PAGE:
This is why, Forum decided few days ago to strengthen the international presence of its Drilling Technologies division too by acquiring Blohm and Voss Oil Tools. Blohm and Voss manufactures a comprehensive range of pipe handling equipment used on offshore and onshore drilling rigs. Blohm + Voss Oil Tools has a significant presence in international markets complementing Forum's presence in the weak North America market.

Both Flotek and Forum trade at a very good premium primarily due to the lack of significant long-term debt.

TETRA Technologies (NYSE:TTI) provides a variety of onshore services focused on completion fluids, water management, after-frac flow back and production well testing along with selected offshore services like well plugging and abandonment, decommissioning, and diving. According to the company's CEO, TETRA had reduced earnings in Q1 2013 (excluding the results of the Maritech segment) in comparison to the previous quarters in 2012, primarily due to lower-than-anticipated onshore U.S. and Canadian activity. This dismal U.S. and Canadian activity also resulted in a very low operating margin for the company.

The weak activity in the onshore markets in the U.S. and Canada was not offset by the small exposure to Mexico. In Mexico, TETRA has seen a significant reduction in activity lately due to a reevaluation of budgeting by its major customer. However, TETRA is optimistic and remains confident that Mexico will be a major contributor to the company's growth over the intermediate- to long-term.

USA Compression Partners LP (NYSE:USAC) is a new entrant in the sector and closed its initial public offering in January 2013. This is another provider of compression services to producers, processors, gatherers and transporters of natural gas. USA Compression focuses on deploying large HP infrastructure applications primarily in high volume gathering systems, processing facilities and transportation applications.

The company's eye-catching EBITDA margin is offset by the high debt and the zero international exposure. To me, the company is richly valued at the current levels.

Compressco Partners L.P. (GSJK) provides compression-based production enhancement services for natural gas and oil exploration and production companies. Its production enhancement services are used in both conventional wellhead compression applications and unconventional compression applications.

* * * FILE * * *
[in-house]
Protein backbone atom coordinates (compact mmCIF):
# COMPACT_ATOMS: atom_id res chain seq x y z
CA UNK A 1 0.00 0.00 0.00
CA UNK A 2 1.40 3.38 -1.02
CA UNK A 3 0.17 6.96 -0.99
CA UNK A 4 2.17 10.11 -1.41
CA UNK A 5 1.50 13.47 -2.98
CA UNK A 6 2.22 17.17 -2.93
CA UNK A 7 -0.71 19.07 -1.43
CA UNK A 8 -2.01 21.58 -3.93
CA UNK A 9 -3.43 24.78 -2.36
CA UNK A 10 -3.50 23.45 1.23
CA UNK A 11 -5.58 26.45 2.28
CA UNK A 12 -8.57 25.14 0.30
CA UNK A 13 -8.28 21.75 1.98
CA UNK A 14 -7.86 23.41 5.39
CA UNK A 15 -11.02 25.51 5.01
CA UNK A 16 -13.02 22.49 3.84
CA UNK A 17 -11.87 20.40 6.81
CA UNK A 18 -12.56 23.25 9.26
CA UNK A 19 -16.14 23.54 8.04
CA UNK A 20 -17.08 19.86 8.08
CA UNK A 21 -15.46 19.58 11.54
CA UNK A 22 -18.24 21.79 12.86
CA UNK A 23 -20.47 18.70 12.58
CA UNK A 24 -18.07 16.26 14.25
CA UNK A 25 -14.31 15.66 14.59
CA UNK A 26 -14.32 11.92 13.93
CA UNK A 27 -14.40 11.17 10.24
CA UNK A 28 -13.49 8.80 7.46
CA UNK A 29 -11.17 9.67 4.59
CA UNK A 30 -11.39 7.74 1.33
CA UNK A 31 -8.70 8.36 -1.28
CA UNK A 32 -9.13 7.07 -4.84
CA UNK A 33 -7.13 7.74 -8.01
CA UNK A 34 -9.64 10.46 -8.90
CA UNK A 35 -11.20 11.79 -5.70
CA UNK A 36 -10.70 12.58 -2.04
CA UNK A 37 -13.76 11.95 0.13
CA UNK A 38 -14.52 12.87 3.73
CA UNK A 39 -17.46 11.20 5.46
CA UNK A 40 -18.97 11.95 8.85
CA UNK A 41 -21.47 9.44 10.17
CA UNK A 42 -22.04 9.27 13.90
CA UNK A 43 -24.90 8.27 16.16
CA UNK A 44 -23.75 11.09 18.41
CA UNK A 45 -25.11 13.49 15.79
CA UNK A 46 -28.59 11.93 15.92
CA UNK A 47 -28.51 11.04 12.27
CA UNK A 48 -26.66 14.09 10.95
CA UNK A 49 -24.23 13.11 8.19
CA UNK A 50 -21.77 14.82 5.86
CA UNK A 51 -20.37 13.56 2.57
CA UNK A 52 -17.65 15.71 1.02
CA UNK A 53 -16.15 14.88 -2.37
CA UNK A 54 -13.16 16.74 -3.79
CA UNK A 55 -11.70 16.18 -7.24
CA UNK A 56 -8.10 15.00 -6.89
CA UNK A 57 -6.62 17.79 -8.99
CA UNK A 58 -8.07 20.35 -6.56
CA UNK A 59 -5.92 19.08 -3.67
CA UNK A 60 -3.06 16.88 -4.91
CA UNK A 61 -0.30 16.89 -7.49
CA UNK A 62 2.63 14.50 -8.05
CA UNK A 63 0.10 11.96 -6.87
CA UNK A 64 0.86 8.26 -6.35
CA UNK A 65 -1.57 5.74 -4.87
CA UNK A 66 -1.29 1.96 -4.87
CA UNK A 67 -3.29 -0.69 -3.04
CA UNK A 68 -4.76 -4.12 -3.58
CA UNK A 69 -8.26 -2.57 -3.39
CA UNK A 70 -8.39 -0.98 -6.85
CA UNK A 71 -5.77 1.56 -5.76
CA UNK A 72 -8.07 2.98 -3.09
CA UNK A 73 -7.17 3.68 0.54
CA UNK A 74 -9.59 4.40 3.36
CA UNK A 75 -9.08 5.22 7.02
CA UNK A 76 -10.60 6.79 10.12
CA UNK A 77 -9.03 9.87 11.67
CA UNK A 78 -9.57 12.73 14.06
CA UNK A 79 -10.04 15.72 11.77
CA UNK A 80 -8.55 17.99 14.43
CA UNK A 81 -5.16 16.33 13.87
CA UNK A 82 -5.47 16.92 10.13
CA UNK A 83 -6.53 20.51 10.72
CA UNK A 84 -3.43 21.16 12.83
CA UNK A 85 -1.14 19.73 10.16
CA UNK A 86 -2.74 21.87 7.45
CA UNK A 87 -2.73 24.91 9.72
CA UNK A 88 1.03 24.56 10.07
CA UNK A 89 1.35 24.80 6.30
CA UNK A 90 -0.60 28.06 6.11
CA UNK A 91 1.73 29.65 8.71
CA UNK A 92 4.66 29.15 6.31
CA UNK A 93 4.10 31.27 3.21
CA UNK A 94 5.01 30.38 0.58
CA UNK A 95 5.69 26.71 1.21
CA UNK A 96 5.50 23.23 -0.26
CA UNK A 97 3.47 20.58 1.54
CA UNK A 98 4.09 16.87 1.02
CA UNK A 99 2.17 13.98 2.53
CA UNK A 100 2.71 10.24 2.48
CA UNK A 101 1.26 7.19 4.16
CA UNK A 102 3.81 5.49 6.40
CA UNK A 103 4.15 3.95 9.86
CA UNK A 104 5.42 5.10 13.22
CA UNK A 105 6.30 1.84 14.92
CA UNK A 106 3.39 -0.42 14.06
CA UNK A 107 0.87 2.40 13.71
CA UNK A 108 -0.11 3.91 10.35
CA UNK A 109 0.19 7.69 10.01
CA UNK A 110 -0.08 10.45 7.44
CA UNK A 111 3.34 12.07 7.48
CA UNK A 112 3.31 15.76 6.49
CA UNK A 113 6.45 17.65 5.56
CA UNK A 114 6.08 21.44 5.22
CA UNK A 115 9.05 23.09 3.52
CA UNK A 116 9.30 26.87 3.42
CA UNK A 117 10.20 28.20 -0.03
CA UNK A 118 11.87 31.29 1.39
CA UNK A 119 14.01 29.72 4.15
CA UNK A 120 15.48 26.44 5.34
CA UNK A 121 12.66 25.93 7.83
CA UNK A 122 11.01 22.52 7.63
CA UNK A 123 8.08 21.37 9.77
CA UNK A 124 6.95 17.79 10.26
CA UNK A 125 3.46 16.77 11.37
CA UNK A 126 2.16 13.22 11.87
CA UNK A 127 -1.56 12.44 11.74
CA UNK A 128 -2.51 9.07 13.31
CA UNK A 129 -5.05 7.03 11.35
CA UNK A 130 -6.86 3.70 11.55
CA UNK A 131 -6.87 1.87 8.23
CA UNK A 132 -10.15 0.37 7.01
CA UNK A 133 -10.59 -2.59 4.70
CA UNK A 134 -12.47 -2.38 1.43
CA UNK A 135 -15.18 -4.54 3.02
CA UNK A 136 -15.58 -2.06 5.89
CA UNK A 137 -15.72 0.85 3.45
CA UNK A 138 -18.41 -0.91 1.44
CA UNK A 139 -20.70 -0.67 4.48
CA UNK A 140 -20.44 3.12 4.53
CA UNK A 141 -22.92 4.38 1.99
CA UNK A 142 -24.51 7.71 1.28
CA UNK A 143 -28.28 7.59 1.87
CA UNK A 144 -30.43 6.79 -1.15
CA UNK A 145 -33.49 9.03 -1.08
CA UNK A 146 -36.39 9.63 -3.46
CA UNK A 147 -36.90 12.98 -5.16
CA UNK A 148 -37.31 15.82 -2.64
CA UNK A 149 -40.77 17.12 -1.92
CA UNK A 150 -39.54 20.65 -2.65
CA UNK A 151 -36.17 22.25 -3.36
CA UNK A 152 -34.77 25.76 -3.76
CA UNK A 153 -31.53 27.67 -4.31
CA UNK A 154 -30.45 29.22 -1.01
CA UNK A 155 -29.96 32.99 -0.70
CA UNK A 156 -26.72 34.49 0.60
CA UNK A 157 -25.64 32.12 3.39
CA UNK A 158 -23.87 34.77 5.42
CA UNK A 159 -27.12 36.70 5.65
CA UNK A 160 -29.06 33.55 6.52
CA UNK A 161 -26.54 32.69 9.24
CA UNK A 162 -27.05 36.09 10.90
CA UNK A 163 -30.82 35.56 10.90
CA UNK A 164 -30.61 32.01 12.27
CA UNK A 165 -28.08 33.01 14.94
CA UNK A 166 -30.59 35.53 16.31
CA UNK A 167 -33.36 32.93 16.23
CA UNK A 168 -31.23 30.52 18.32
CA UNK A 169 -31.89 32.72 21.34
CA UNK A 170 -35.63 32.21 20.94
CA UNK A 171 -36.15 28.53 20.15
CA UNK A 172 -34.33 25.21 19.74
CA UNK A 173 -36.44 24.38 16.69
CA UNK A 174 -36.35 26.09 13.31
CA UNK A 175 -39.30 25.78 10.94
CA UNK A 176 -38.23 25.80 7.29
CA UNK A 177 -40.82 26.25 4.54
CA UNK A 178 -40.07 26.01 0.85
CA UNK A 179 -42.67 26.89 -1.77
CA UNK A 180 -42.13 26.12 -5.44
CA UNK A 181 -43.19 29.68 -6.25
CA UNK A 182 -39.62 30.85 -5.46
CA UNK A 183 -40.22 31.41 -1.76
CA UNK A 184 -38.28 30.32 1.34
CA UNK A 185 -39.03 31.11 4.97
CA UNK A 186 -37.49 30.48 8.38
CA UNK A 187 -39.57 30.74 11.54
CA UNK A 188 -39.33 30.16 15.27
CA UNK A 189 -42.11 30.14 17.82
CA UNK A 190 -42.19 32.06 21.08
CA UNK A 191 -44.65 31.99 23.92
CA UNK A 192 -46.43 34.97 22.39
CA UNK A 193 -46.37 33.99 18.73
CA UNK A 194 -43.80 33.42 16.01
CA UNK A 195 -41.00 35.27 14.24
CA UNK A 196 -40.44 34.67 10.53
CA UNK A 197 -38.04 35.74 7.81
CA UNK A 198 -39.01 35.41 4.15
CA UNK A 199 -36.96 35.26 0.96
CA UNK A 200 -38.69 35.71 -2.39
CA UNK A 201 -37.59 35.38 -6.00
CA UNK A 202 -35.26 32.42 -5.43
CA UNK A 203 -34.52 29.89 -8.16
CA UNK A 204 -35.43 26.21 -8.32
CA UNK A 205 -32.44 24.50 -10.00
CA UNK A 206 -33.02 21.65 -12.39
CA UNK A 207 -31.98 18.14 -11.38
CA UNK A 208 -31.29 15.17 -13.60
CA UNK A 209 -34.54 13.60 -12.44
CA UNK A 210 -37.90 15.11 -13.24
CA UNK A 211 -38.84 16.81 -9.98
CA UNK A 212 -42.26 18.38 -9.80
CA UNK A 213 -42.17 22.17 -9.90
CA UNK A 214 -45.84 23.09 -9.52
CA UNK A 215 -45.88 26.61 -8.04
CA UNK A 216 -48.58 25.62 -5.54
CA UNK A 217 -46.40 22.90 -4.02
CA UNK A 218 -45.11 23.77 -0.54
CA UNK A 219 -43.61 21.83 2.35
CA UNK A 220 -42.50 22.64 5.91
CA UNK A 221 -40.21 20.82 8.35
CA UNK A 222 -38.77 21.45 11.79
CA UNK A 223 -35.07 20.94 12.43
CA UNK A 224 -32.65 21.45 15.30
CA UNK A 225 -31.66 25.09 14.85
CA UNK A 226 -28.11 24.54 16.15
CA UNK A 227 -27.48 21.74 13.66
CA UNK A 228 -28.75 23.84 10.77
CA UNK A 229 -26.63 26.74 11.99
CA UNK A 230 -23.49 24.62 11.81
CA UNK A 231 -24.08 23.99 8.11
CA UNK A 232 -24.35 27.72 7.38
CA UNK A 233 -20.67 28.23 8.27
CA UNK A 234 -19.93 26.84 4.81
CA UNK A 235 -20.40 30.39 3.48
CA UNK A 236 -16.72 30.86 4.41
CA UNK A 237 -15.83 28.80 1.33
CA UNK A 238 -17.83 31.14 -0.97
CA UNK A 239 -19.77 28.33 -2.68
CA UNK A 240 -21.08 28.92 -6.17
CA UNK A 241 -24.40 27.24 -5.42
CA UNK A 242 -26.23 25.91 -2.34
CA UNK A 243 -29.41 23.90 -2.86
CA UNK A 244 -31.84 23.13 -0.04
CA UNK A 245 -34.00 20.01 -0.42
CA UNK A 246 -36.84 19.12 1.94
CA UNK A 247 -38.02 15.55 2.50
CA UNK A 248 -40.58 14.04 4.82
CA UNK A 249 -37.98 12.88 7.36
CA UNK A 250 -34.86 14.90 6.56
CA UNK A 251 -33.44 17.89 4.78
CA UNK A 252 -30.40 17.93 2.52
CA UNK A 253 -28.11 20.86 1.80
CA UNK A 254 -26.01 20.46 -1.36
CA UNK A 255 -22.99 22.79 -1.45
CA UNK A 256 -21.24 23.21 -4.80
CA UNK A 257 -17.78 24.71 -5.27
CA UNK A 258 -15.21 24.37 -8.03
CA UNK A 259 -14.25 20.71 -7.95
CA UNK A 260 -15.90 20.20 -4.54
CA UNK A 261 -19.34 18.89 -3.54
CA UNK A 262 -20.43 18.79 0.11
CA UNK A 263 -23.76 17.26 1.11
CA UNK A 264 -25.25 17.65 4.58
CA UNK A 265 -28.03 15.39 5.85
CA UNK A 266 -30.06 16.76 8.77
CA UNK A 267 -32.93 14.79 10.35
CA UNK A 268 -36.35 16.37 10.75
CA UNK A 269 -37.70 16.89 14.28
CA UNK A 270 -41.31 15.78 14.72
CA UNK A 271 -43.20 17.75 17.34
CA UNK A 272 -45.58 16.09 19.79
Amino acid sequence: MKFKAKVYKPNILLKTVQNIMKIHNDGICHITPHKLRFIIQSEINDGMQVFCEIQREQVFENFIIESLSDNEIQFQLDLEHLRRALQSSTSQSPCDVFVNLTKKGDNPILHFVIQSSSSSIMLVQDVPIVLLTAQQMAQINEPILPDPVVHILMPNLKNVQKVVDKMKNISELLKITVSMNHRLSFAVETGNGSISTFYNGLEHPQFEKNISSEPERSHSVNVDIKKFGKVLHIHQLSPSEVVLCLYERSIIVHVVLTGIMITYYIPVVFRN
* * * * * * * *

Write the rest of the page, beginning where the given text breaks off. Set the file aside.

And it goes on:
TETRA and Compressco have a synergistic relationship. TETRA is the majority owner and general partner in Compressco Partners LP. When TETRA opens the door with a customer through production testing or other services, Compressco follows up with well enhancement services.

In Q1 2013, Compressco continued its expansion to the domestic conventional and unconventional applications, particularly liquids-rich shale plays, and it also invested significant capital on its international operations that extend from Mexico to Eastern Europe and the Asian-Pacific region.

Compressco might be an interesting play for income seekers due to its dividend. Nevertheless, the company is fairly valued currently and I do not expect significant capital gains from this stock.

After all, I am not bullish for any of the aforementioned companies, because I do not consider any of them to be undervalued at the current levels. To me, they are either richly or fairly valued.


In my future articles I plan to cover the big and the intermediate oilfield companies along with the offshore players of this industry. I believe it will be a very interesting read primarily for value investors who want to buy low and sell high. Stay tuned!

Disclosure: I have no positions in any stocks mentioned, and no plans to initiate any positions within the next 72 hours. I wrote this article myself, and it expresses my own opinions. I am not receiving compensation for it (other than from Seeking Alpha). I have no business relationship with any company whose stock is mentioned in this article.